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I was a right plum, says Devlin

By Vaimoana Tapaleao

Martin Devlin was granted diversion when the case was called yesterday. Photo / Steven McNicholl
Martin Devlin was granted diversion when the case was called yesterday. Photo / Steven McNicholl

Sports broadcaster Martin Devlin - the celebrity who was arrested and charged with disorderly behaviour - says he sought name suppression to protect his children from embarrassment. But doing so only made things worse, he admitted yesterday.

"I sought name suppression in an effort to try and protect my children from being identified and embarrassed by my behaviour," he said in a statement to media. "Obviously the only effective way to prevent that was not to do it in the first place."

Suppression was lifted at a hearing at the Auckland District Court yesterday. The 46-year-old has been granted police diversion and he will work through that process over the next three months.

Devlin was not in court and his lawyer, Jenni Smith, asked that name suppression for her client be lifted.

Devlin was charged with disorderly behaviour after an incident on Quay St on December 29.

A police officer saw the incident and Devlin was arrested and charged.

Less than an hour before the court hearing, an embargoed press release from Devlin was sent to all media.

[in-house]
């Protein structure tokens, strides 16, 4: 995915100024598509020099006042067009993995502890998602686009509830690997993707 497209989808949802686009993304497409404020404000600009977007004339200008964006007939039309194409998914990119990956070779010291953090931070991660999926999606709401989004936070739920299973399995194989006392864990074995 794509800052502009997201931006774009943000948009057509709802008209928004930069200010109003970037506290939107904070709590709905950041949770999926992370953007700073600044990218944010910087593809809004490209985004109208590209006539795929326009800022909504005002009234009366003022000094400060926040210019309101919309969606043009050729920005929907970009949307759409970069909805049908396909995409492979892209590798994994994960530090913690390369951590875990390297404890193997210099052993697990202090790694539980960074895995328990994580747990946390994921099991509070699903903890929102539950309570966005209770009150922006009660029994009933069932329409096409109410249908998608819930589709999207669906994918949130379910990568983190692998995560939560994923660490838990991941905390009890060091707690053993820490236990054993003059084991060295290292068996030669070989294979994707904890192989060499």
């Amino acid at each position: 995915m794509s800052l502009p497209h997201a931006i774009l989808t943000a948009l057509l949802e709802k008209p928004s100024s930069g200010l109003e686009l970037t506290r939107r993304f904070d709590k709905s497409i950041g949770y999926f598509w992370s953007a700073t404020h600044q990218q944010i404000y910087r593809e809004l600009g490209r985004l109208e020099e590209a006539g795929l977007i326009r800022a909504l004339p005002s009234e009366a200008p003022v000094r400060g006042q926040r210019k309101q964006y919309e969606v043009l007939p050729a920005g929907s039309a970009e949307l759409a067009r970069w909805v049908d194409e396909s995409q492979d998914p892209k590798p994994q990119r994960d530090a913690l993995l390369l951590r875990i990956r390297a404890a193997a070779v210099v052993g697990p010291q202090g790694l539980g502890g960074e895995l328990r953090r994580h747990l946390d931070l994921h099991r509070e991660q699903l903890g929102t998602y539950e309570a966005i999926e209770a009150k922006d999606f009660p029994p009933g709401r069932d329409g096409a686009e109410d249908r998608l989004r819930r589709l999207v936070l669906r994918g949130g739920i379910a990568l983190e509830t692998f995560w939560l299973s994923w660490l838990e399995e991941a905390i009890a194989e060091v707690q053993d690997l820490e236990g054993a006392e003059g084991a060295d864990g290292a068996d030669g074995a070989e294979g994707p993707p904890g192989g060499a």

In the statement - where he apologised for wasting court time - he admitted that he had behaved like "a right plum" after an argument with his wife.

"My wife, two young sons and I missed the 11am ferry sailing because I was watching Manchester United draw with Birmingham."

As a result, the atmosphere was "a little frosty", he said.

Devlin's wife, TVNZ media spokeswoman Andi Brotherston, dropped him at the ferry terminal and drove off, not knowing that his wallet was in the boot of the car.

"I walked across Quay St into a lane of traffic to stop the car and get my bag. Once stationary, for some inexplicable reason, I sat on the car's bonnet. I was stupid and I apologise."

He said reports suggesting the argument was a "rowdy tiff" or "blazing row" were incorrect.

"In fact, we weren't actually talking to each other."

He said he issued the statement "in an effort to set the record straight and end speculation".

He hoped the newspapers would now "go away".

The case returns to court in April.

- NZ Herald

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